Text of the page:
Of course, as you know, now is probably the worst possible time to buy a vehicle (new or used) because of the market. We are currently looking at cars, but are making due with what we have until the market correction occurs. Hopefully it will ease in the next few months and certainly by next summer.

Grit dog

Black Diamond, WA

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Posted: 07/28/21 09:35am Link  |  Quote  |  Print  |  Notify Moderator

Bumpyroad wrote:

just remember that if you buy a year old model, it will be worth that much less when you go to sell/trade it in. a lot depends on how long you intend to keep it.
bumpy

Literally only in the scenario of flipping a new vehicle every year or 2. For the rest of the people and quite likely the op. (Doubt they’re buying their first new vehicle ever to sell it a year later), the value of a used vehicle is based much more so on the market, condition and miles than the model year.)


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jdc1

Rescue, Ca

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Posted: 07/28/21 09:56am Link  |  Quote  |  Print  |  Notify Moderator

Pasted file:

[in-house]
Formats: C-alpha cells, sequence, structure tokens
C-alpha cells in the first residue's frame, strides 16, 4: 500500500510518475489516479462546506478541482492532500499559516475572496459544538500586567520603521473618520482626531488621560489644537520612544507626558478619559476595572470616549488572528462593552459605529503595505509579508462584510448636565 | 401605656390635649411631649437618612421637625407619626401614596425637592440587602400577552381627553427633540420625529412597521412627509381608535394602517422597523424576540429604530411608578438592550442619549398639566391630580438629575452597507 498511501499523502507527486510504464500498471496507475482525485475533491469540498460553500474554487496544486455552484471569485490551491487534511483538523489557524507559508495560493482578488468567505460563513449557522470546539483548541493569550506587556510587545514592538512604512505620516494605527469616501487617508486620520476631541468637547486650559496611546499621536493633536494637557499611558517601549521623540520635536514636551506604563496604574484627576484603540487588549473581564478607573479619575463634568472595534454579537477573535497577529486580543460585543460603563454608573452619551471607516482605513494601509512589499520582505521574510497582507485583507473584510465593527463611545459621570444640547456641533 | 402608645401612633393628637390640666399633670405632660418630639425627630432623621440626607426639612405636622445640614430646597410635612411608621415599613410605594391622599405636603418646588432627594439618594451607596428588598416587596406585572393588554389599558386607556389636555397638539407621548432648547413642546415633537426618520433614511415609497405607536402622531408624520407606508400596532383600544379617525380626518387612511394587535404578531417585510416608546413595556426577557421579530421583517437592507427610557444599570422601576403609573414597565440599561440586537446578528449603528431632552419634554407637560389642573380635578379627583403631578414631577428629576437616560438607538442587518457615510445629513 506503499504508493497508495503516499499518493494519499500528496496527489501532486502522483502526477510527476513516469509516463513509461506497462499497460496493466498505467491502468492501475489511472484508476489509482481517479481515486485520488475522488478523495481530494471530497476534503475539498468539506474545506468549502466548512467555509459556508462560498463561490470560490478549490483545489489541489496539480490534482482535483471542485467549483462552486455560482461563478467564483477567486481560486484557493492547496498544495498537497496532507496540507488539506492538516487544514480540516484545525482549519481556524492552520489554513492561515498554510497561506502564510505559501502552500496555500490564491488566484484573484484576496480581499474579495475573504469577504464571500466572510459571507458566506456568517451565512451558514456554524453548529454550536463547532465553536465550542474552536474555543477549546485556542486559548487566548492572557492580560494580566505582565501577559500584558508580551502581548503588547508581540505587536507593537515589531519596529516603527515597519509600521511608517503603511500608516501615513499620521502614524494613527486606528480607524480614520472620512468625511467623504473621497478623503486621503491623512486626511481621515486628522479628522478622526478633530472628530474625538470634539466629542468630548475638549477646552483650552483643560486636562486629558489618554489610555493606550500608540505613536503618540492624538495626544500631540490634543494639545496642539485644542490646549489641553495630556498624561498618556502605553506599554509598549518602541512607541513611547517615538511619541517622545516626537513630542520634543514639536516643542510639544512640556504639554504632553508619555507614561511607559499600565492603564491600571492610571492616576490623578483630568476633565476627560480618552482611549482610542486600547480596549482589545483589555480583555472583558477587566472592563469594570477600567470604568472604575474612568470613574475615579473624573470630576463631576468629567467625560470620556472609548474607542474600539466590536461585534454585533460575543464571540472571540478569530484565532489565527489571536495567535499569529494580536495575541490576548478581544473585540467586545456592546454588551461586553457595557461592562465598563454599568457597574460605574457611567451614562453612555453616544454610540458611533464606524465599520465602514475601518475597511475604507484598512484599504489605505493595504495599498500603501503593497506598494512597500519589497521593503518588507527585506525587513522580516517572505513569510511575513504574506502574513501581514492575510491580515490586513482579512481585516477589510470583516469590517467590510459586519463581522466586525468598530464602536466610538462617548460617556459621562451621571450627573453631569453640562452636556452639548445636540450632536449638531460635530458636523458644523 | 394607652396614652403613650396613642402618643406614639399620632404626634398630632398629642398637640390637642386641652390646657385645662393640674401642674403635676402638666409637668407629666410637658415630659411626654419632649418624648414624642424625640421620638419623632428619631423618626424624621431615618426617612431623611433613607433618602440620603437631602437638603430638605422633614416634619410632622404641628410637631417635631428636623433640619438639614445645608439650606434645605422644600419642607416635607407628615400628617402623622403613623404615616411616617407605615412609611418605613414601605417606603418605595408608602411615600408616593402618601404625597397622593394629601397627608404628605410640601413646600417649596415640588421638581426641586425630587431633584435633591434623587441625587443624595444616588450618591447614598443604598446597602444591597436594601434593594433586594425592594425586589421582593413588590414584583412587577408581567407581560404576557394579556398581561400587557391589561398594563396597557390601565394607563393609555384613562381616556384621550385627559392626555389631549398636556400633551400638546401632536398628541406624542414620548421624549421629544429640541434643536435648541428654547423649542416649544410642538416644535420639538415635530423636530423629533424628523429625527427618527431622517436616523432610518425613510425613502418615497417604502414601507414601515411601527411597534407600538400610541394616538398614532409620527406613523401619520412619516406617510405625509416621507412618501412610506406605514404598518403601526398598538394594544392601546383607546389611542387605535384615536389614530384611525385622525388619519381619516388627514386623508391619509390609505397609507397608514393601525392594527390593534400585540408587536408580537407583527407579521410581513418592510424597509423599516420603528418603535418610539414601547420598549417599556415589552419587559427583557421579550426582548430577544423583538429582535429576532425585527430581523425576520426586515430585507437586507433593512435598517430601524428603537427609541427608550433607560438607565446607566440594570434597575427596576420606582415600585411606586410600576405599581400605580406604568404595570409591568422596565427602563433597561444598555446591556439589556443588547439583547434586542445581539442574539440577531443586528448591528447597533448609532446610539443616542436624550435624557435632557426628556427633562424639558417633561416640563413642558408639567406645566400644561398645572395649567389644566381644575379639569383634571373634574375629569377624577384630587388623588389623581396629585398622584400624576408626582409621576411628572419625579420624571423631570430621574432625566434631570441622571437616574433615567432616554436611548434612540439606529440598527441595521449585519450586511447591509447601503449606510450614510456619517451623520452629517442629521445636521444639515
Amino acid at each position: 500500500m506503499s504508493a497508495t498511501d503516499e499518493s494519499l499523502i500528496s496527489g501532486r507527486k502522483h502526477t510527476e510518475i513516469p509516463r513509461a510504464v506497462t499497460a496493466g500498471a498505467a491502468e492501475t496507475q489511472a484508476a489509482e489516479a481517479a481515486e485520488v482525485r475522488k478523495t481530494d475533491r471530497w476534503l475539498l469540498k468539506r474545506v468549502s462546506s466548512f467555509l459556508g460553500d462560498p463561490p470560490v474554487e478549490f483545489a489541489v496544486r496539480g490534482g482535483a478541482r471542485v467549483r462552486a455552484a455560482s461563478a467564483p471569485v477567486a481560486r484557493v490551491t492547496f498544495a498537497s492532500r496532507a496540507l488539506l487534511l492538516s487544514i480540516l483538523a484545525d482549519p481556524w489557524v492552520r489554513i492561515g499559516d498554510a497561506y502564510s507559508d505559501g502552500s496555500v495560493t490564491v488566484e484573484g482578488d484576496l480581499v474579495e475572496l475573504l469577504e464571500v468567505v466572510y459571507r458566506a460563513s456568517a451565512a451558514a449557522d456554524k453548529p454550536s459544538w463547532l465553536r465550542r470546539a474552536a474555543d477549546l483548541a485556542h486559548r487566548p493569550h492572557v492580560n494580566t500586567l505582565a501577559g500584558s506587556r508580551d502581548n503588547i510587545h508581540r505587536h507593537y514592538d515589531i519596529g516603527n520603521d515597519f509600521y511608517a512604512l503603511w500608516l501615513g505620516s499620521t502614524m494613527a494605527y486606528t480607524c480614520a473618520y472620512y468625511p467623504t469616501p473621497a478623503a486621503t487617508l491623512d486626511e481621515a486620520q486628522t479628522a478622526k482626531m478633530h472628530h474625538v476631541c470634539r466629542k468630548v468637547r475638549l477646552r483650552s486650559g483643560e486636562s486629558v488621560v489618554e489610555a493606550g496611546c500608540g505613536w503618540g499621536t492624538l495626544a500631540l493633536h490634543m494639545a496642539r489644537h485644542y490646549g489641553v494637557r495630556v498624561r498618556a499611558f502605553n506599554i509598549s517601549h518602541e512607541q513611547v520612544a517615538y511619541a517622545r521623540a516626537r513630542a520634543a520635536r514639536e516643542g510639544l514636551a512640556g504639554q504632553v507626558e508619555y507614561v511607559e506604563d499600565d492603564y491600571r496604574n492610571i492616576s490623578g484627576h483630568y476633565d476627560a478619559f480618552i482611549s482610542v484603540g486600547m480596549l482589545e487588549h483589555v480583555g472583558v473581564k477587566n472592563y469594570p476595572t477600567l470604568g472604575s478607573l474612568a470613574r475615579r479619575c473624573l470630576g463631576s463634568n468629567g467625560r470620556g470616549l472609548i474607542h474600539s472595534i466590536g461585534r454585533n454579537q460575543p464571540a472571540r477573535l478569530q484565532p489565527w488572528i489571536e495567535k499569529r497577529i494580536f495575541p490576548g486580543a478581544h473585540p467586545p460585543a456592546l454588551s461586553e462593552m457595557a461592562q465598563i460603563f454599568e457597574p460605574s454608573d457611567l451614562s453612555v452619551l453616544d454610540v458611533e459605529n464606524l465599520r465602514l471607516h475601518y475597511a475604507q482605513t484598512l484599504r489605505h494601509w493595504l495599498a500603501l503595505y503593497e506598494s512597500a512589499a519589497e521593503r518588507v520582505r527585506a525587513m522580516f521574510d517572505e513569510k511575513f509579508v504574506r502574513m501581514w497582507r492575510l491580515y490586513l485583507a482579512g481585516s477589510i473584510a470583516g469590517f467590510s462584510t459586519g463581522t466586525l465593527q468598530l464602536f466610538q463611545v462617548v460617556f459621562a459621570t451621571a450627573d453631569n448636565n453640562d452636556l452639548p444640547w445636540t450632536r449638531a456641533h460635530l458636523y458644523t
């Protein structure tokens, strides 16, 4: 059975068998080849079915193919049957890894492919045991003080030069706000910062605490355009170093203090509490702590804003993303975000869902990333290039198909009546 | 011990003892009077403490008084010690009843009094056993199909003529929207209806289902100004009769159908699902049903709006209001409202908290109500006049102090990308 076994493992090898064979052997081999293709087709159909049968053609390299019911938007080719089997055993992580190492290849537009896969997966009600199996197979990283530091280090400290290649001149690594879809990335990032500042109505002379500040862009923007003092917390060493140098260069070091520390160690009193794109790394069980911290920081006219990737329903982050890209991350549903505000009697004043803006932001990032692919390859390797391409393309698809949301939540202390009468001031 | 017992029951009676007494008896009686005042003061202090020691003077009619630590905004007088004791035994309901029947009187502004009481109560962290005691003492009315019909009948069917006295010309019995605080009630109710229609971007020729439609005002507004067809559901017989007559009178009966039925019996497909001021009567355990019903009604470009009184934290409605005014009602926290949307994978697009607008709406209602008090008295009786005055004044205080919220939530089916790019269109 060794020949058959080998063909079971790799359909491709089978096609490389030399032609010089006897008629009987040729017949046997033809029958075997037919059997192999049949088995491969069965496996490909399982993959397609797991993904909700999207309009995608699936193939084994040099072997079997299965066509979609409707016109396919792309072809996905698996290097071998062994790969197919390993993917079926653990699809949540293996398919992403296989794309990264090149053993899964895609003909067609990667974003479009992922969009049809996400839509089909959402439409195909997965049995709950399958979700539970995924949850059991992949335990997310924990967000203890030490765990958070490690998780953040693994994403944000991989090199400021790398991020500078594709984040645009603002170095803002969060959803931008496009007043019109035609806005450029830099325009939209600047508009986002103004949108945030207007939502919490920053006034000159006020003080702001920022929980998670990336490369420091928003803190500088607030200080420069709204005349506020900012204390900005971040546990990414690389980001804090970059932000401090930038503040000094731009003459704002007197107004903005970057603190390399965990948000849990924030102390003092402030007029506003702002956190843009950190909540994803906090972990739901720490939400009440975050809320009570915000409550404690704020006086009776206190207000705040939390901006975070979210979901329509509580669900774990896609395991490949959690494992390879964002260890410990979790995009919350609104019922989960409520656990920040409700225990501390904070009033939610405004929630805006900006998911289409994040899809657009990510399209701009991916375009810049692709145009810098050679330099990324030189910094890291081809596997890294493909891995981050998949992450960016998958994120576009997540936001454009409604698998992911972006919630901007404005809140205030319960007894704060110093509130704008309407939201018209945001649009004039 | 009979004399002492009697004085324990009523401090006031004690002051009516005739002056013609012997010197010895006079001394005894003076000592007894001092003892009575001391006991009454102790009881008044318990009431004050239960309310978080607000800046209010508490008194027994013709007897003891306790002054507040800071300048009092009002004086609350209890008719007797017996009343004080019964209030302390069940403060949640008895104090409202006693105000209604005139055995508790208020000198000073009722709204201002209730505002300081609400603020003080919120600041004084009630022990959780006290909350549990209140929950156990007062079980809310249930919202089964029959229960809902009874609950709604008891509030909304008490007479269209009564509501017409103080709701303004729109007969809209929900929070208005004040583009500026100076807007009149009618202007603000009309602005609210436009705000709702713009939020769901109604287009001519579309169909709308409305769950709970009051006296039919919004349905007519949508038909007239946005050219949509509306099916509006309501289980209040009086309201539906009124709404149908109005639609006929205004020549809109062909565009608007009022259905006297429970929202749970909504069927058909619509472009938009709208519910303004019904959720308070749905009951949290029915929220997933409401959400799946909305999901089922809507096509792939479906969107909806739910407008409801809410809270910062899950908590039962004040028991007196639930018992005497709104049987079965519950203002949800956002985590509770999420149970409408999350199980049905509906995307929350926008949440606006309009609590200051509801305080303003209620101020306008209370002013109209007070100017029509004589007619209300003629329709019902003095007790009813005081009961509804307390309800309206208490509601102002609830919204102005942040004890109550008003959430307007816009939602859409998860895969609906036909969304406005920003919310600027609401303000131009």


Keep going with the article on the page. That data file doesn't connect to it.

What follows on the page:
Are you a credit union member? They have set pricing, as does (as mentioned) Costco and Sam's.

BenK

SF BayArea

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Posted: 07/28/21 10:05am Link  |  Quote  |  Print  |  Notify Moderator

MSRP & the label it is printed on is a federally mandated because of the uneducated (ignorant on HOW2 find the pricing and options pricing) buyers being fleeced by sale folks.

Levels the playing field to an official price for everyone...that also requires the selling dealer to list EVERYTHING and the associated price for those line items

You can do better in most cases and even more so today with internet purchasing sites.


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BurbMan

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Posted: 07/28/21 10:35am Link  |  Quote  |  Print  |  Notify Moderator

USAA also has a car buying program like Costco's or Sam's club and you can usually do pretty good with a "no-haggle" price. Right now the chip shortage has brought manufacturing to a crawl, and dealers are selling new vehicles ABOVE sticker price IF you can find one. I have seen many cases personally where dealers are selling 2-3 year old models with 10-20k miles on them for more than they stickered for when new.

Also know that "sticker prices" on RVs are not federally regulated like vehicles, and because their more fiction than fact, 30% discounts are common.